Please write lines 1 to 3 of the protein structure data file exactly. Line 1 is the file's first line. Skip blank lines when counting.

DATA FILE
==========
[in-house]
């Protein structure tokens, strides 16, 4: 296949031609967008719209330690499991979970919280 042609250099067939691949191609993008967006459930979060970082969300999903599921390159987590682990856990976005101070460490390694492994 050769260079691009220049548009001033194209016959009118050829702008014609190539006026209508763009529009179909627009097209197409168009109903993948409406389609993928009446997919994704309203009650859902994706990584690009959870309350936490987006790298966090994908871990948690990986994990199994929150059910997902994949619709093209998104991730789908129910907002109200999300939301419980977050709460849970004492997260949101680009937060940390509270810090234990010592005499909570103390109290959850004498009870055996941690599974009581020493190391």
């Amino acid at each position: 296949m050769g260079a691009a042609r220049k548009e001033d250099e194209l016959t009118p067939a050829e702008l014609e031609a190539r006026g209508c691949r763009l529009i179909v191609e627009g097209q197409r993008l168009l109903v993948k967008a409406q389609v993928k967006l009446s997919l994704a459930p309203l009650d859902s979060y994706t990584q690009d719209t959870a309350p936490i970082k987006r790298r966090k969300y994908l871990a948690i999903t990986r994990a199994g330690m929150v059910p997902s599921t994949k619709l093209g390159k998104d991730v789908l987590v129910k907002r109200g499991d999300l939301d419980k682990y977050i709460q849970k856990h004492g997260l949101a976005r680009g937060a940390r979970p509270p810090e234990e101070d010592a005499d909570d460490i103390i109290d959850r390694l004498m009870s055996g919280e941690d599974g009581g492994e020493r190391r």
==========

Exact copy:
[in-house]
């Protein structure tokens, strides 16, 4: 296949031609967008719209330690499991979970919280 042609250099067939691949191609993008967006459930979060970082969300999903599921390159987590682990856990976005101070460490390694492994 050769260079691009220049548009001033194209016959009118050829702008014609190539006026209508763009529009179909627009097209197409168009109903993948409406389609993928009446997919994704309203009650859902994706990584690009959870309350936490987006790298966090994908871990948690990986994990199994929150059910997902994949619709093209998104991730789908129910907002109200999300939301419980977050709460849970004492997260949101680009937060940390509270810090234990010592005499909570103390109290959850004498009870055996941690599974009581020493190391």
């Amino acid at each position: 296949m050769g260079a691009a042609r220049k548009e001033d250099e194209l016959t009118p067939a050829e702008l014609e031609a190539r006026g209508c691949r763009l529009i179909v191609e627009g097209q197409r993008l168009l109903v993948k967008a409406q389609v993928k967006l009446s997919l994704a459930p309203l009650d859902s979060y994706t990584q690009d719209t959870a309350p936490i970082k987006r790298r966090k969300y994908l871990a948690i999903t990986r994990a199994g330690m929150v059910p997902s599921t994949k619709l093209g390159k998104d991730v789908l987590v129910k907002r109200g499991d999300l939301d419980k682990y977050i709460q849970k856990h004492g997260l949101a976005r680009g937060a940390r979970p509270p810090e234990e101070d010592a005499d909570d460490i103390i109290d959850r390694l004498m009870s055996g919280e941690d599974g009581g492994e020493r190391r």